Choose Your Own Emotion: Predictors of Selective Exposure to Emotion-Inducing Climate Messages
The contemporary high-choice media landscape offers users considerable latitude to select media content. When it comes to media messaging about science issues like climate change, it is unclear whether audiences gravitate toward different kinds of emotionally evocative messages and what psychosocial factors underlie those preferences. Here, we presented young adults (N = 1,493) with three climate change videos to choose from (“funny,” “scary,” “informational”) and found more participants selected funny content than scary or informational. Contradicting hypotheses derived from mood management theory, negative mood was associated with selecting the scary video. Conservatives preferred the funny and scary video to the informational video, but gender identity was the strongest predictor of selective exposure with women preferring funny and scary videos to informational.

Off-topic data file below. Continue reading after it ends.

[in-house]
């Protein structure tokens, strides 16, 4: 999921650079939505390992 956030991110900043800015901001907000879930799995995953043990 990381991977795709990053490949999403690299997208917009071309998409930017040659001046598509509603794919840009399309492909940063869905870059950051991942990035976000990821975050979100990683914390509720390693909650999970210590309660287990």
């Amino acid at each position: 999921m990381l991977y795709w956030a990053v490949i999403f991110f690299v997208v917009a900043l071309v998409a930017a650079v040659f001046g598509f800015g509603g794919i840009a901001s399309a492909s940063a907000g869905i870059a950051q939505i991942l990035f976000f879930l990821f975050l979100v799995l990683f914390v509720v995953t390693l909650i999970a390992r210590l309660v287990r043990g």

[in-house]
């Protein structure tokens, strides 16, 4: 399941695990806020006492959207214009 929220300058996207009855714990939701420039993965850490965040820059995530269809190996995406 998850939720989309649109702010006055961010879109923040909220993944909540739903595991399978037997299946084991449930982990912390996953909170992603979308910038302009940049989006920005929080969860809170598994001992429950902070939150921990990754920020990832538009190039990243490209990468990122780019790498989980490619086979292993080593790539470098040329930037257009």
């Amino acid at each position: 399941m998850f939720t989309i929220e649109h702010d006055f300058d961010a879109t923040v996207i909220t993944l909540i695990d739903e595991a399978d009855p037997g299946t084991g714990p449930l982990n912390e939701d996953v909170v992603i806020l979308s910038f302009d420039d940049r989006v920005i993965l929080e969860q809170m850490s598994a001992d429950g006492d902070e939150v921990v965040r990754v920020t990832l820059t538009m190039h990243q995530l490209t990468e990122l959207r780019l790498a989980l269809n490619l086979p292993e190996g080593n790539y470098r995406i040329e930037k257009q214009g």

This is an Accepted Manuscript of an article published by Taylor & Francis in Environmental Communication on 2022-04-03, available online: https://www.tandfonline.com/10.1080/17524032.2022.2083207.
|Choose Your Own Emotion: Predictors of Selective Exposure to Emotion-Inducing Climate Messages
|CC BY-NC 4.0 (Attribution-NonCommercial)
|April 3, 2022
|Publisher Identifier (DOI)
|August 30, 2022
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